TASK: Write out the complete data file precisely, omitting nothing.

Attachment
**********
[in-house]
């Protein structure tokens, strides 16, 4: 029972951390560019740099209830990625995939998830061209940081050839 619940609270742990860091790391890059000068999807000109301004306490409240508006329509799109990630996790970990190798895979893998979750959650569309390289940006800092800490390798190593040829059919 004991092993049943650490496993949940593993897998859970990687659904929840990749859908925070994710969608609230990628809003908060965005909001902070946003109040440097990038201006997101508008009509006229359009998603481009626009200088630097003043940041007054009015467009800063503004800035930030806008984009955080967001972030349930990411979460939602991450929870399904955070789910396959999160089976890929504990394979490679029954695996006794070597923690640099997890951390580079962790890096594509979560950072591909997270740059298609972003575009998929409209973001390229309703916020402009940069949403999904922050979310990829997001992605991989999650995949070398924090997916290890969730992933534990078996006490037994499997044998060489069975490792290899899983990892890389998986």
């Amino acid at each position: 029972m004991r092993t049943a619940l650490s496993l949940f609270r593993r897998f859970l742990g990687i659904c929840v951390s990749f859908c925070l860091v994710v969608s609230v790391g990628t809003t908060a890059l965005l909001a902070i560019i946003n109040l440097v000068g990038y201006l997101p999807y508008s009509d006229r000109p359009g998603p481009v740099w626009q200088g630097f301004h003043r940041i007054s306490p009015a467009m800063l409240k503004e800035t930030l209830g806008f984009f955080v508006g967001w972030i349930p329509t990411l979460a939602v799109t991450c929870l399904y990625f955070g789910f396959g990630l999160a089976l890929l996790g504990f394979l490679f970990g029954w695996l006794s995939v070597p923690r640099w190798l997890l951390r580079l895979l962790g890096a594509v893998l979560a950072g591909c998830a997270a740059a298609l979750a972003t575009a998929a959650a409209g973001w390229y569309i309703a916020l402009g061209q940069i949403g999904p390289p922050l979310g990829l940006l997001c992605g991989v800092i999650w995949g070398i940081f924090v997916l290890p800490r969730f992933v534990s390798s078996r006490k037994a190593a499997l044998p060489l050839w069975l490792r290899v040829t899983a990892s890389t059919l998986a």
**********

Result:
[in-house]
């Protein structure tokens, strides 16, 4: 029972951390560019740099209830990625995939998830061209940081050839 619940609270742990860091790391890059000068999807000109301004306490409240508006329509799109990630996790970990190798895979893998979750959650569309390289940006800092800490390798190593040829059919 004991092993049943650490496993949940593993897998859970990687659904929840990749859908925070994710969608609230990628809003908060965005909001902070946003109040440097990038201006997101508008009509006229359009998603481009626009200088630097003043940041007054009015467009800063503004800035930030806008984009955080967001972030349930990411979460939602991450929870399904955070789910396959999160089976890929504990394979490679029954695996006794070597923690640099997890951390580079962790890096594509979560950072591909997270740059298609972003575009998929409209973001390229309703916020402009940069949403999904922050979310990829997001992605991989999650995949070398924090997916290890969730992933534990078996006490037994499997044998060489069975490792290899899983990892890389998986």
């Amino acid at each position: 029972m004991r092993t049943a619940l650490s496993l949940f609270r593993r897998f859970l742990g990687i659904c929840v951390s990749f859908c925070l860091v994710v969608s609230v790391g990628t809003t908060a890059l965005l909001a902070i560019i946003n109040l440097v000068g990038y201006l997101p999807y508008s009509d006229r000109p359009g998603p481009v740099w626009q200088g630097f301004h003043r940041i007054s306490p009015a467009m800063l409240k503004e800035t930030l209830g806008f984009f955080v508006g967001w972030i349930p329509t990411l979460a939602v799109t991450c929870l399904y990625f955070g789910f396959g990630l999160a089976l890929l996790g504990f394979l490679f970990g029954w695996l006794s995939v070597p923690r640099w190798l997890l951390r580079l895979l962790g890096a594509v893998l979560a950072g591909c998830a997270a740059a298609l979750a972003t575009a998929a959650a409209g973001w390229y569309i309703a916020l402009g061209q940069i949403g999904p390289p922050l979310g990829l940006l997001c992605g991989v800092i999650w995949g070398i940081f924090v997916l290890p800490r969730f992933v534990s390798s078996r006490k037994a190593a499997l044998p060489l050839w069975l490792r290899v040829t899983a990892s890389t059919l998986a």